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European stocks drop as US stimulus impasse weighs

  • "By December 2021, global oil consumption will still be two percent lower than at the end of 2019," the IEA said.
Published August 13, 2020
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LONDON: European stock markets fell and the dollar weakened Thursday after a mixed showing for Asian equities, as investors fretted over US lawmakers' failure to find common ground on a rescue package for their beleaguered economy.

Oil prices edged lower, as the International Energy Agency cut its 2020 forecast for global oil demand to 91.9 million barrels per day, the first downgrade in a number of months.

"By December 2021, global oil consumption will still be two percent lower than at the end of 2019," the IEA said.

At around mid-session, London shares were down by 0.9 percent, while stock prices in Frankfurt and Paris eased by 0.2 percent. Earlier in Asia, investors had struggled to maintain momentum following a strong start.

Tokyo ended up 1.9 percent as a recent drop in the safe-haven yen boosted exporters, while Singapore and Manila also added more than one percent. Seoul, Taipei, Jakarta and Wellington were also higher.

But Hong Kong dipped 0.1 percent, Sydney fell 0.7 percent and Manila shed 0.4 percent.

On Wednesday, Wall Street had seen sharp gains after a forecast-busting jump in US inflation that indicated the key consumer sector was revving up again.

There was cheer also about Joe Biden's choice of Kamala Harris as his running mate for November's US Presidential election, with observers pointing out that she is not considered anti-business and was a more centre-ground politician than other options.

But stalled stimulus talks in Washington dampened the mood, traders said.

Traders have continued to bet on Congress eventually agreeing on a new pandemic deal despite long-running animosity between Democrats and Republicans.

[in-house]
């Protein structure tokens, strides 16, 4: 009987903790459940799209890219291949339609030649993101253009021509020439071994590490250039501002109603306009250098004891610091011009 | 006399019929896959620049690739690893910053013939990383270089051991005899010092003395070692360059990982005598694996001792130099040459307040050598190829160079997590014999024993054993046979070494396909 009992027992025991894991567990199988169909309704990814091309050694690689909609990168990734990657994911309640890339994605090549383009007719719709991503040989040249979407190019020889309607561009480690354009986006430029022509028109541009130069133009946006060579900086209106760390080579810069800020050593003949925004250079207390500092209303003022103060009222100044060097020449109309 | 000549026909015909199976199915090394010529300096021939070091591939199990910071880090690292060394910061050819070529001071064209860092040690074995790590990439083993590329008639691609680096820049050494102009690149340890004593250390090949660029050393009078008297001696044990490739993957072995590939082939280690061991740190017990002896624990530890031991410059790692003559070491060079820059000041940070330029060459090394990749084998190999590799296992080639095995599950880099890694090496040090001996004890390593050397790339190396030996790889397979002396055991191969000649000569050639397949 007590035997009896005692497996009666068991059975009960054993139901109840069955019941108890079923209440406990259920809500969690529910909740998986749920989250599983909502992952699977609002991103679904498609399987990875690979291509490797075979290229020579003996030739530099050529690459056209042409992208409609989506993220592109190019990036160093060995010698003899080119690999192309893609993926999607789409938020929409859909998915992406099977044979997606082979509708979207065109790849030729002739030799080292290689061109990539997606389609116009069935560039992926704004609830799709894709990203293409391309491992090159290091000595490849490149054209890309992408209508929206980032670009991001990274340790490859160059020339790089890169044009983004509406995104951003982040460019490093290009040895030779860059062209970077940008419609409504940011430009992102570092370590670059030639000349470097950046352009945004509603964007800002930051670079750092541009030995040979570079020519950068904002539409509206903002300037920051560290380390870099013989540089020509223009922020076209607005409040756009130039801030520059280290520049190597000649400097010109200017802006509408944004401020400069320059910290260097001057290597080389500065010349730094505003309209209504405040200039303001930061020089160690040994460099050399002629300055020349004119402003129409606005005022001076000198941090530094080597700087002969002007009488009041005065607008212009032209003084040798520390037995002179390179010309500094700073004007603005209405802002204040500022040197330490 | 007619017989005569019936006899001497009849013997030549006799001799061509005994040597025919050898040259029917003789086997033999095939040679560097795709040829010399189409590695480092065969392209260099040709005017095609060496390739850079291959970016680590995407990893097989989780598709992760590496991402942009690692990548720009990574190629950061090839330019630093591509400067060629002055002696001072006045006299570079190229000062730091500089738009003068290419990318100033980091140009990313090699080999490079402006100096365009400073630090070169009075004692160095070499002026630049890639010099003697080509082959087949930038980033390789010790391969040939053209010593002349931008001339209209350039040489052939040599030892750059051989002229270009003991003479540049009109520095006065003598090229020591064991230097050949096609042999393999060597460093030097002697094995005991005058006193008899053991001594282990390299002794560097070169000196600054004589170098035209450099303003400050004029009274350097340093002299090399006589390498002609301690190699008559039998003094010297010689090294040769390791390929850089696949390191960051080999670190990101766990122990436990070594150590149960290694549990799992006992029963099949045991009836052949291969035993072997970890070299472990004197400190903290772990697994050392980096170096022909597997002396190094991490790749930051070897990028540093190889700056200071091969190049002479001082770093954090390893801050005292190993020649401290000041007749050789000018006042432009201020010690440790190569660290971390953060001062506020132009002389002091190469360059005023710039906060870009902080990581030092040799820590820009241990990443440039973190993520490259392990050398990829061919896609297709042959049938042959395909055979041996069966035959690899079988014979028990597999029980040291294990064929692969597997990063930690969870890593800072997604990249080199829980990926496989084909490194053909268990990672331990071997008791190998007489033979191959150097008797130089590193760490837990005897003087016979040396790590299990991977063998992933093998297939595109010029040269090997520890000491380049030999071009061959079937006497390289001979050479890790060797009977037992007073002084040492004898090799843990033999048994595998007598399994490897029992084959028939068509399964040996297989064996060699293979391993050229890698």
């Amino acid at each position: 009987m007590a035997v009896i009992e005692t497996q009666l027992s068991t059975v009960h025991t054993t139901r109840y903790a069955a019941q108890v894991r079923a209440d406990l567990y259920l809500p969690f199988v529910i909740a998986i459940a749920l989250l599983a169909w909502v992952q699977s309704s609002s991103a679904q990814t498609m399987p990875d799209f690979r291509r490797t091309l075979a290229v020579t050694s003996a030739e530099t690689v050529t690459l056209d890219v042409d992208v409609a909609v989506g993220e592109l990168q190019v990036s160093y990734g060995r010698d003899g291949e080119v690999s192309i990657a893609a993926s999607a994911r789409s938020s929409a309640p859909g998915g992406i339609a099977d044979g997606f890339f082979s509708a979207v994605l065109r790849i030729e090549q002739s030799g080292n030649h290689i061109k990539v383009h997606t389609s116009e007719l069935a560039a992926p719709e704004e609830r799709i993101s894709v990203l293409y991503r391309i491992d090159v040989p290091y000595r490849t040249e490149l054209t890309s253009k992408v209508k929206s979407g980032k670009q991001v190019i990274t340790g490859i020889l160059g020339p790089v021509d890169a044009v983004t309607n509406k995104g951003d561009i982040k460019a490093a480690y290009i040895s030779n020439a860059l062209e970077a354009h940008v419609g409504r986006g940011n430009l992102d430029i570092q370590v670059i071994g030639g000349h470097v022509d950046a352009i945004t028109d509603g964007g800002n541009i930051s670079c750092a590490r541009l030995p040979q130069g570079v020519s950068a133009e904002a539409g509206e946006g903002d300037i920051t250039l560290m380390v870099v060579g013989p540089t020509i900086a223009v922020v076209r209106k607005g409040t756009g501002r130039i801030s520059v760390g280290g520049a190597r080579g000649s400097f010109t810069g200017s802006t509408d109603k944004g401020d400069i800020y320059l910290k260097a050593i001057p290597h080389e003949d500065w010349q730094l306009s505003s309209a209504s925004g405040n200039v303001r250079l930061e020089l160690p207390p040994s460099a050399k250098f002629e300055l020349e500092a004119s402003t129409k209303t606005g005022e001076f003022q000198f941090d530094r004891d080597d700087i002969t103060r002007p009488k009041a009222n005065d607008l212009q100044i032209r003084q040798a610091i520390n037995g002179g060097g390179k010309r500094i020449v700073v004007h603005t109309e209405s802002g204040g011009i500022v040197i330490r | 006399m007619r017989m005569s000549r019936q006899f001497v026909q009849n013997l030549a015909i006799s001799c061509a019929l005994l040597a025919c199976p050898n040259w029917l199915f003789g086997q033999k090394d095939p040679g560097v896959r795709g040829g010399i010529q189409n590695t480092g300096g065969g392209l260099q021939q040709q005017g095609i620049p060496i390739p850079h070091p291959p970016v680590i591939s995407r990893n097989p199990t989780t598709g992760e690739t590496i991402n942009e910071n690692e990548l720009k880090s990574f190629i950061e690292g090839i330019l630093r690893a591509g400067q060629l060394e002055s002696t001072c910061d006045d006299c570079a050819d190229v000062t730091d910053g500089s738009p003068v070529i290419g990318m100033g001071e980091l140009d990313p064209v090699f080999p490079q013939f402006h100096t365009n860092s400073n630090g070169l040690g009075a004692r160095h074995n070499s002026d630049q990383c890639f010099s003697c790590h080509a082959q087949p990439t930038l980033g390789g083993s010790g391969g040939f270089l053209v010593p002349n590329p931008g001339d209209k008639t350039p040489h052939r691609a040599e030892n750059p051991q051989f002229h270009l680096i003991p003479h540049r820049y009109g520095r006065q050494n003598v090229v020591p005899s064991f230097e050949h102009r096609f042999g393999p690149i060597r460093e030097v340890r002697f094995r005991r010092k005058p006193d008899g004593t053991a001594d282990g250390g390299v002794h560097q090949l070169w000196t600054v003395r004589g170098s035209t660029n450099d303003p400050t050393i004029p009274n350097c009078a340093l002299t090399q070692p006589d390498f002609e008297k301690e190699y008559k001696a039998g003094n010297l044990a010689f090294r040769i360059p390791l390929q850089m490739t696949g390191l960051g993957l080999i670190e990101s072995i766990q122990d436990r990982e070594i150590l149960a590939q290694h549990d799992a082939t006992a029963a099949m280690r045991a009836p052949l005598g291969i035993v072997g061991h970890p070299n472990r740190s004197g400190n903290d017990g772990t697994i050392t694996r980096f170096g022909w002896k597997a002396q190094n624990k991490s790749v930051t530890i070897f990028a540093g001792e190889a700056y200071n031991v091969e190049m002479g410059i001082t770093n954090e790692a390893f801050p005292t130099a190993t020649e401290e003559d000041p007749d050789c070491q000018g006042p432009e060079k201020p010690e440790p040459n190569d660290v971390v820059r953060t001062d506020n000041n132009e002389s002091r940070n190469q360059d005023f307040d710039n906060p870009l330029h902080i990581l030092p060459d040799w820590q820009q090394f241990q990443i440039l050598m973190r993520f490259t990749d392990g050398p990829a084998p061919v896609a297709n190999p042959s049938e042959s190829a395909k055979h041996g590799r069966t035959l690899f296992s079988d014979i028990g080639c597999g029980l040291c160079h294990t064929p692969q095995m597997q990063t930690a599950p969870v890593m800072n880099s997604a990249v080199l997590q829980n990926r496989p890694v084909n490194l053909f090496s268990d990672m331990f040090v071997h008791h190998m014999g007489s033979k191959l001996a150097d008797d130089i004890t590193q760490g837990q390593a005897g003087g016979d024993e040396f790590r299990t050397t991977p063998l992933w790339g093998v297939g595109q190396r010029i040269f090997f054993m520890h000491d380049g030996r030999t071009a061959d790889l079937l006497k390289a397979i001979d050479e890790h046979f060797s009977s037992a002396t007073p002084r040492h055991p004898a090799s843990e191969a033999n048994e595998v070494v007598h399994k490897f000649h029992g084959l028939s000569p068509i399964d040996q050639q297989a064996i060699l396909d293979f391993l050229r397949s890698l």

Both sides are blaming each other for the lack of movement, with Treasury Secretary Steven Mnuchin saying House Leader Nancy Pelosi would not budge unless their demand for spending of at least $2 trillion is met.

That is well down from the $3.5 trillion initially proposed by Democrats but Republicans say they are unwilling to shift from their $1-trillion plan.

US-China talks

There is also a focus on this weekend's US-China talks to review their trade pact signed in January.

There had been concerns that rising tensions between the superpowers could scupper the agreement, which ended a painful and long-running trade war that battered the global economy.

But top officials on both sides have expressed confidence the deal will be kept in place and analysts said there was little desire from either side to scrap it.

"From the US perspective, imposing more trade taxes on US companies in the middle of a pandemic would generally be considered a bad thing for the stock market," said Stephen Innes at AxiCorp.

"After touting the stock market's miraculous recovery Trump would be vehemently against anything that would trigger a drop in stocks," he added.

"From China's perspective, Xi probably wants to keep US relations on good terms, given the strong likelihood of a change in the US administration with Democrats polling well."


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